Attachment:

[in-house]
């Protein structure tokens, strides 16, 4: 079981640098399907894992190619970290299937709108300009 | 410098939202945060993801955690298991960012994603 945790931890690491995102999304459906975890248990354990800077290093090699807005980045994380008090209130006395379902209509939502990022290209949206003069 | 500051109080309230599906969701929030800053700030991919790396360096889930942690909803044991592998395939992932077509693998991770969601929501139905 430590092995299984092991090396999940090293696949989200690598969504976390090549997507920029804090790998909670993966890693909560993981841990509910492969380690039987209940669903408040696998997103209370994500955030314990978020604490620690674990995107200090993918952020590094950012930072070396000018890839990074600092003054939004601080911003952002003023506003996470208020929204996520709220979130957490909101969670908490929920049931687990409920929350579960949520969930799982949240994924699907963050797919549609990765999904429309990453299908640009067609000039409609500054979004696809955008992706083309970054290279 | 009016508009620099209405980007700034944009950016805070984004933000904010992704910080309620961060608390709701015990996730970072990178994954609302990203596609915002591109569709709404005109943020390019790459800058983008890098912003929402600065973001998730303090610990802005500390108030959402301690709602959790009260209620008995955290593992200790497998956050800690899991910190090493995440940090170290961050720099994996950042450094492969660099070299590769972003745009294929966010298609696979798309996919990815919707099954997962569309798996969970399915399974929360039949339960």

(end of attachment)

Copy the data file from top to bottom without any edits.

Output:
[in-house]
């Protein structure tokens, strides 16, 4: 079981640098399907894992190619970290299937709108300009 | 410098939202945060993801955690298991960012994603 945790931890690491995102999304459906975890248990354990800077290093090699807005980045994380008090209130006395379902209509939502990022290209949206003069 | 500051109080309230599906969701929030800053700030991919790396360096889930942690909803044991592998395939992932077509693998991770969601929501139905 430590092995299984092991090396999940090293696949989200690598969504976390090549997507920029804090790998909670993966890693909560993981841990509910492969380690039987209940669903408040696998997103209370994500955030314990978020604490620690674990995107200090993918952020590094950012930072070396000018890839990074600092003054939004601080911003952002003023506003996470208020929204996520709220979130957490909101969670908490929920049931687990409920929350579960949520969930799982949240994924699907963050797919549609990765999904429309990453299908640009067609000039409609500054979004696809955008992706083309970054290279 | 009016508009620099209405980007700034944009950016805070984004933000904010992704910080309620961060608390709701015990996730970072990178994954609302990203596609915002591109569709709404005109943020390019790459800058983008890098912003929402600065973001998730303090610990802005500390108030959402301690709602959790009260209620008995955290593992200790497998956050800690899991910190090493995440940090170290961050720099994996950042450094492969660099070299590769972003745009294929966010298609696979798309996919990815919707099954997962569309798996969970399915399974929360039949339960």